Discovery: Summer Camp



Summer Camp has a knack for stirring up a sort of imagined nostalgia amongst its listeners. While the popular project’s hopelessly starry-eyed, beguiling tunes and washed-out sound may call to mind your most memorable of high-school romances, Jeremy Warmsley and Elizabeth Sankey, who met each other a few years back through the London music scene, have far more of a flair for cinematic fantasy then the realities of yesteryear’s youth. Originally releasing their memory-triggering material incognito, Warmsley and Sankey have quickly become blogosphere darlings thanks to tracks like the shimmery, synth-heavy “I Want You” and “Round The Moon,” a fuzzy piece of power pop overflowing with innocent charm. Now the band is ready to take another step towards anti-anonymity with a new video, “Down,” which centers around a Halloween hoedown gone awry (captured entirely in digital flipbook-esque GIFs, no less), and a new album, Welcome To Condale, available in North America starting today.

ODD JOBS: [Sankey:] I was a journalist, briefly. I only wrote about four bands—I mostly did lifestyle stuff before that, so I don’t know if I’d call myself a music journalist. But before people knew who we were, NME magazine over here [in London] actually asked me to write a piece on our band. I told them “No, I don’t think I can, sorry.” I was editing an online lifestyle magazine at the time, but I only wrote about bands I really loved, and as soon as we started the band, I didn’t feel like I had the right to say who was good and who was bad. It was a never a dream of mine to be a music journalist, so it wasn’t really a painful thing to have to give up.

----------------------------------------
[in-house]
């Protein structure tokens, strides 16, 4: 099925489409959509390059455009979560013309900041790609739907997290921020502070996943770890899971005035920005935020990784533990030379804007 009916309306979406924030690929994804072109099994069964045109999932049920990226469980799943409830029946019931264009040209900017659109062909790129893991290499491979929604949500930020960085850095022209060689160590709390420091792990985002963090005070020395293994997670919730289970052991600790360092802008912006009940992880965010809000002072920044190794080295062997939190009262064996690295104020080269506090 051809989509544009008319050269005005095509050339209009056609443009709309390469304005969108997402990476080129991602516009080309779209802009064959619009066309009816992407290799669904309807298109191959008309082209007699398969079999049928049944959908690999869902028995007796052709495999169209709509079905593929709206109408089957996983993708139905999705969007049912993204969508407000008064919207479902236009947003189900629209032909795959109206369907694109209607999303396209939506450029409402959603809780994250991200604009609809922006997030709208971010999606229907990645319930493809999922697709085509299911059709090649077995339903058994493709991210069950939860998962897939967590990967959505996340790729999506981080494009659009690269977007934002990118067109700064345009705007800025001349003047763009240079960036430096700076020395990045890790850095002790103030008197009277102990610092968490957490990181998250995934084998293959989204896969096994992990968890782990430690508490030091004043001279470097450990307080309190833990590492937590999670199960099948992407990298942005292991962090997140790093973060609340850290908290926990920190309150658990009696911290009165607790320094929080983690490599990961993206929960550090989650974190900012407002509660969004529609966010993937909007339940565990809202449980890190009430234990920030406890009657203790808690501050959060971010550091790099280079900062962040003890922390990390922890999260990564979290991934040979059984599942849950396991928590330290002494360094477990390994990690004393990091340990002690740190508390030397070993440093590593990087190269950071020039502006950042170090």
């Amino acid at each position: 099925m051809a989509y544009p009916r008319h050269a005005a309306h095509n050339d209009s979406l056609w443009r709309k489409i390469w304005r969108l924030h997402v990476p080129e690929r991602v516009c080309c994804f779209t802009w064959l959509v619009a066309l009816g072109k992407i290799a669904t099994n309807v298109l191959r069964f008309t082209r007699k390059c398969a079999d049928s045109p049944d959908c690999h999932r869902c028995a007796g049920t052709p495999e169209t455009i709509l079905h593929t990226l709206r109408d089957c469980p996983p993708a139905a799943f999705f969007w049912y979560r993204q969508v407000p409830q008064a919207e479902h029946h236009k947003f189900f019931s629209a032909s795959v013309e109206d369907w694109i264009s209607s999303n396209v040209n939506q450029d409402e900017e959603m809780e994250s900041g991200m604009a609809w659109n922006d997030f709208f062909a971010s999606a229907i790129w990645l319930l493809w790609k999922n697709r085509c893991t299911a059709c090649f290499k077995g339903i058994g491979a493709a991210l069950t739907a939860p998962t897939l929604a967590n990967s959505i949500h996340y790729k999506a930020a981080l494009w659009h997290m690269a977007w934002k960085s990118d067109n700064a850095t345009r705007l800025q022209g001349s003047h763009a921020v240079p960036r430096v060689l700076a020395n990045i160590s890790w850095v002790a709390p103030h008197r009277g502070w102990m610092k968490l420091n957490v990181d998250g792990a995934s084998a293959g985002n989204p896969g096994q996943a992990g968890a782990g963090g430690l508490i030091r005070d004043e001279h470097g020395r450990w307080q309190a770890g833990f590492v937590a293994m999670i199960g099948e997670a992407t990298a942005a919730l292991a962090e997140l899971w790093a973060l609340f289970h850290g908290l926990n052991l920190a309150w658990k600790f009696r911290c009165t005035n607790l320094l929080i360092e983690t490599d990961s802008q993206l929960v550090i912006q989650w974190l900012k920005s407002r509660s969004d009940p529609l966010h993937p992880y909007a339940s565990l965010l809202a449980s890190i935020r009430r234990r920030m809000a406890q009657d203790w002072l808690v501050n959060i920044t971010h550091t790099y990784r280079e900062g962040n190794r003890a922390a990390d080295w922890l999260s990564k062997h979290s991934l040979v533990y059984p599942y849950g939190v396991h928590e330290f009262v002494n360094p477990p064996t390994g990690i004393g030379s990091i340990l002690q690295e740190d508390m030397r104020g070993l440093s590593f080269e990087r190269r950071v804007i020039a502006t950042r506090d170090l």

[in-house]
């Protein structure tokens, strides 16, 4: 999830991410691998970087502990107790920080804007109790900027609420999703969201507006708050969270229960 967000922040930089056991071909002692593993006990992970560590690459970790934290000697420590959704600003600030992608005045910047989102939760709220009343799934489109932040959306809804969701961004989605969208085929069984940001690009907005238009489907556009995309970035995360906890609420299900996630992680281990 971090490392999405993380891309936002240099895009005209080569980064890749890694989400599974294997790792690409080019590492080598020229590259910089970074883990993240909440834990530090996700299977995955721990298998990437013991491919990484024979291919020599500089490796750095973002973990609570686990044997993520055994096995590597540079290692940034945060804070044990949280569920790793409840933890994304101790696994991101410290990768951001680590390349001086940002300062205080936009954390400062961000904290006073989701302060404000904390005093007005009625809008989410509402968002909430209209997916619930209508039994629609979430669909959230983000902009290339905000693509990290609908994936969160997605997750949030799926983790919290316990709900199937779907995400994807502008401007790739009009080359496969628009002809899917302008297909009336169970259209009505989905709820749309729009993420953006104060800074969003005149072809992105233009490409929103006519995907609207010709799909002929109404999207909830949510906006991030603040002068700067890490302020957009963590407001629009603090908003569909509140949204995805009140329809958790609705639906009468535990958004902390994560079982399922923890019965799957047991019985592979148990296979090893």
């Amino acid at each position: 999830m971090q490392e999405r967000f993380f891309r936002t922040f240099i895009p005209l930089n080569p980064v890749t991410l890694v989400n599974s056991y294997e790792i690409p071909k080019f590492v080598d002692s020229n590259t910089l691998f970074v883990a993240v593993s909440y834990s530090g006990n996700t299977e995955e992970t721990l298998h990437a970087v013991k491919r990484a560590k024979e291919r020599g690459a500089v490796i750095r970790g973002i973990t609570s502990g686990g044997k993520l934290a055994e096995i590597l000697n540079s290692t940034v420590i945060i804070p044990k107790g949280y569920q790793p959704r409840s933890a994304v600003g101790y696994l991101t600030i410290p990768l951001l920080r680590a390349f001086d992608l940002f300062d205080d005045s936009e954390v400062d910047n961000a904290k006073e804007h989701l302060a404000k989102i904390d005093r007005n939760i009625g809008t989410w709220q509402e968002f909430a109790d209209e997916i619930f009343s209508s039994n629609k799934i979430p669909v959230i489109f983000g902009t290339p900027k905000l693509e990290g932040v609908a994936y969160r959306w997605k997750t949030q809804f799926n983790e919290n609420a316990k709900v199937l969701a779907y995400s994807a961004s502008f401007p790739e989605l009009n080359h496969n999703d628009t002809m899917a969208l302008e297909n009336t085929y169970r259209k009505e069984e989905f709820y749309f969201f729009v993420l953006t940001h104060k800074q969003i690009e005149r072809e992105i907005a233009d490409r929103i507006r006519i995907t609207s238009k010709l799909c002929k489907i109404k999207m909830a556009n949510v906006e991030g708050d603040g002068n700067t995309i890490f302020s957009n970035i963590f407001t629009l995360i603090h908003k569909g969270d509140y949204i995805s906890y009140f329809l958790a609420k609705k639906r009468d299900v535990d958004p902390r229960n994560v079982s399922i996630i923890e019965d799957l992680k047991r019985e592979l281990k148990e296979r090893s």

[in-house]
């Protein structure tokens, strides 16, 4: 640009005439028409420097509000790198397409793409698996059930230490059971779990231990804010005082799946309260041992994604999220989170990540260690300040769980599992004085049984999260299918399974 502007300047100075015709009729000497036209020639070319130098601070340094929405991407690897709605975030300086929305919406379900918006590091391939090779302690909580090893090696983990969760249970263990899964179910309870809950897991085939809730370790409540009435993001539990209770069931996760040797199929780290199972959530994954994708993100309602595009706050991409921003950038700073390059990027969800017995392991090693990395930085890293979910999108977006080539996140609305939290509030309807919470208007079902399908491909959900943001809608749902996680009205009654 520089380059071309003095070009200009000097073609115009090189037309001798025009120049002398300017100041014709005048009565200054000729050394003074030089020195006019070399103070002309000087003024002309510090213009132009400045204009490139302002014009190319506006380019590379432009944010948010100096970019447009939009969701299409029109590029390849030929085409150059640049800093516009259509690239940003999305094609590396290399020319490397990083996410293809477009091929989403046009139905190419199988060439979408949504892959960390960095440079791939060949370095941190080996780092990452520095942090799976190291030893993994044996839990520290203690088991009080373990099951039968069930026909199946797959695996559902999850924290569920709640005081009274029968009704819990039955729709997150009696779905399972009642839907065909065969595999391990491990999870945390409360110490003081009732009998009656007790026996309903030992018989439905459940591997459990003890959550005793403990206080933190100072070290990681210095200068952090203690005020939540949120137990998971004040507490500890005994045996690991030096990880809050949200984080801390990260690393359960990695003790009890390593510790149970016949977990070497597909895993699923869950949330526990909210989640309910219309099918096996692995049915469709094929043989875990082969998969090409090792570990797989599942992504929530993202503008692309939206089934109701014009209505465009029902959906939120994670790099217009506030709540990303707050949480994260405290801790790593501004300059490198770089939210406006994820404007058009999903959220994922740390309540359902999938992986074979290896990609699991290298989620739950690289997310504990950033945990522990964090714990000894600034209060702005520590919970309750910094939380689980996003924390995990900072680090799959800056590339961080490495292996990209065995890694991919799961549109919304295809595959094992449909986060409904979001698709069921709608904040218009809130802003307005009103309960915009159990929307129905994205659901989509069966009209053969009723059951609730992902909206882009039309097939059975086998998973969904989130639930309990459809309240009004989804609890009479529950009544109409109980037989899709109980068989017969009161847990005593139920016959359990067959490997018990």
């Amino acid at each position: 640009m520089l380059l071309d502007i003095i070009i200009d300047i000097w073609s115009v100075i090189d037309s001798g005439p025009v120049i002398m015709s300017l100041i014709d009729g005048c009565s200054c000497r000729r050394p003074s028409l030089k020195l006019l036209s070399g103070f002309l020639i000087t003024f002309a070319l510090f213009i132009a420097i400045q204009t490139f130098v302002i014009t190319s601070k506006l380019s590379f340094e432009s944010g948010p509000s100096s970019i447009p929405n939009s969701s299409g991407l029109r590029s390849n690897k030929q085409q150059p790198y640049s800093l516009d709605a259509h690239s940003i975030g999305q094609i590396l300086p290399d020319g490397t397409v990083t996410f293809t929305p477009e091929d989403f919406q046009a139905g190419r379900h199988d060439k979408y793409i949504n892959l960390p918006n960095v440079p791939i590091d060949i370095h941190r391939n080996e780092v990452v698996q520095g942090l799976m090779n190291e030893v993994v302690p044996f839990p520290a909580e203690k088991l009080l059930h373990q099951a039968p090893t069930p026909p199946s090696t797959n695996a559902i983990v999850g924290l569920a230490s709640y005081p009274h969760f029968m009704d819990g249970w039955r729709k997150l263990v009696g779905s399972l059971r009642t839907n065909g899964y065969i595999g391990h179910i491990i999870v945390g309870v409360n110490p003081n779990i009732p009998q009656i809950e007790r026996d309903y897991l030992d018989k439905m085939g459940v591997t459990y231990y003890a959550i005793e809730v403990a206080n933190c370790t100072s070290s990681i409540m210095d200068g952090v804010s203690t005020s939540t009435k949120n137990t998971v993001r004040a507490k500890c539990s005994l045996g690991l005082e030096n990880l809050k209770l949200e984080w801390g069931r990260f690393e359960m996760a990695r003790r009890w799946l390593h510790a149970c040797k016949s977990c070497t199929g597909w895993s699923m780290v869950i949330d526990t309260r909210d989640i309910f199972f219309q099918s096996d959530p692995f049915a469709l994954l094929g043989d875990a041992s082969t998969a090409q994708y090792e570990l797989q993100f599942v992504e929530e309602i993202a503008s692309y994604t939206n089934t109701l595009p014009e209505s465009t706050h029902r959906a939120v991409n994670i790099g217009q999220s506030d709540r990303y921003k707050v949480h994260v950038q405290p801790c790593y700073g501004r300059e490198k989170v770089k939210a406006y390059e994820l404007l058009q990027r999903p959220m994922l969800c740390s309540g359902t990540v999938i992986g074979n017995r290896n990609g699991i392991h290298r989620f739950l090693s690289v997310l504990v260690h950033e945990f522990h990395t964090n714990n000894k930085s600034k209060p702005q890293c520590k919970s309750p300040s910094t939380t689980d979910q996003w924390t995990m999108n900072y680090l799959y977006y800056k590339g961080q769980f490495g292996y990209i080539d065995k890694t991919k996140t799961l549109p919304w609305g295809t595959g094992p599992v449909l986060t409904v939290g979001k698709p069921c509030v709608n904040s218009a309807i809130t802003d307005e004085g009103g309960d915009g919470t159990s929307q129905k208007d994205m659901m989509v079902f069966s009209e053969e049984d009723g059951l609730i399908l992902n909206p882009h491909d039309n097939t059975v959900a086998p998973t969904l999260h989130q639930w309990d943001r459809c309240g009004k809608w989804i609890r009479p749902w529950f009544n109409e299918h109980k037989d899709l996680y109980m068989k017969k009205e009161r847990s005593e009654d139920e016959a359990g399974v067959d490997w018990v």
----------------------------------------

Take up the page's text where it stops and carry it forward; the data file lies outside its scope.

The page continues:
ON CONDALE: [Warmsley:] Obviously everything is rooted in something real, but we generally talk about writing from the point of view of characters, rather than our own experiences. The album is actually supposed to be about these snapshots of this town we made up called Condale, and kind of follows the lives of these four characters in the town. So the songs aren’t really that autobiographical at all. We created an online zine centered around the town so we could create a little background on Condale and the people who live there. The first track on the album, “Welcome To Condale,” came out of making the zine and talking about the people who inhabit the town. It’s kinda like how John Hughes has a world where all his films are set—we thought it’d be cool to have a town where all our songs are set.



TEENAGE LIFE: [Sankey:] My friend has just sent over loads of pictures of me when I was like 15, and I just can’t believe some of the stuff I was wearing. 17 was a good year for me… it was when I grew up and had a boyfriend and things like that, but before that I was nerdy. I had cool friends, but I definitely wasn’t cool—I would always be the one on the stairs, consoling the hot girl and helping her decide what boy to pick. I really loved being a teenager—I had the best time. But I definitely wasn’t the English version of a cheerleader.

THE STORY OF THEIR SAMPLES: [Warmsley:] We like the idea of using images that maybe weren’t designed to be used with the music, in the same way we use samples from old films and stuff with our music—it puts an atmosphere on it that you can’t really get any other way. We have a policy of not saying where we get them from. Hopefully someday somebody will stumble on them by accident, and be like “Hey! Isn’t that from..?” But people always ask us, and we never tell.

ON NOSTALGIA: [Warmsley:] I think we’re less about nostalgia and more about escapism—it’s the idea of having a world that was probably never real, somewhere magical. It’s kind of like Midnight In Paris, if you’ve seen that film—people are always nostalgic for another time. For us, it’s about finding something that we think is cool and having a go at it in our own way. It’s not about re-creating it or wishing we’d been alive then.